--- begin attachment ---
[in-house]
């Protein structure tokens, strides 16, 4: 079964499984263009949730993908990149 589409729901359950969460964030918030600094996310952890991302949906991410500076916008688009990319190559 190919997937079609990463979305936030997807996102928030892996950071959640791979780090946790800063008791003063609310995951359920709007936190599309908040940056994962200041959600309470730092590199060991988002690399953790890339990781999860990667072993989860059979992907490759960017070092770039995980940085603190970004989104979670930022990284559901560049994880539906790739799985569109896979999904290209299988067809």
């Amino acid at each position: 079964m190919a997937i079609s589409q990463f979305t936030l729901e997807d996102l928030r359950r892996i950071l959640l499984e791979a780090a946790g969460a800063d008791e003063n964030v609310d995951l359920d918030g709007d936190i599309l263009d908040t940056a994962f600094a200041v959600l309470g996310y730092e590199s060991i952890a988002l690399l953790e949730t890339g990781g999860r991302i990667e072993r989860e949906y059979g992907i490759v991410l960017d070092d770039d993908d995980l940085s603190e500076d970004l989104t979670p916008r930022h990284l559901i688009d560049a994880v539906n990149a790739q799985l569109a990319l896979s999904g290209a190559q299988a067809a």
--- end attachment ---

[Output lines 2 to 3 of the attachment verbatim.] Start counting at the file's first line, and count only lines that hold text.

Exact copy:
């Protein structure tokens, strides 16, 4: 079964499984263009949730993908990149 589409729901359950969460964030918030600094996310952890991302949906991410500076916008688009990319190559 190919997937079609990463979305936030997807996102928030892996950071959640791979780090946790800063008791003063609310995951359920709007936190599309908040940056994962200041959600309470730092590199060991988002690399953790890339990781999860990667072993989860059979992907490759960017070092770039995980940085603190970004989104979670930022990284559901560049994880539906790739799985569109896979999904290209299988067809």
């Amino acid at each position: 079964m190919a997937i079609s589409q990463f979305t936030l729901e997807d996102l928030r359950r892996i950071l959640l499984e791979a780090a946790g969460a800063d008791e003063n964030v609310d995951l359920d918030g709007d936190i599309l263009d908040t940056a994962f600094a200041v959600l309470g996310y730092e590199s060991i952890a988002l690399l953790e949730t890339g990781g999860r991302i990667e072993r989860e949906y059979g992907i490759v991410l960017d070092d770039d993908d995980l940085s603190e500076d970004l989104t979670p916008r930022h990284l559901i688009d560049a994880v539906n990149a790739q799985l569109a990319l896979s999904g290209a190559q299988a067809a």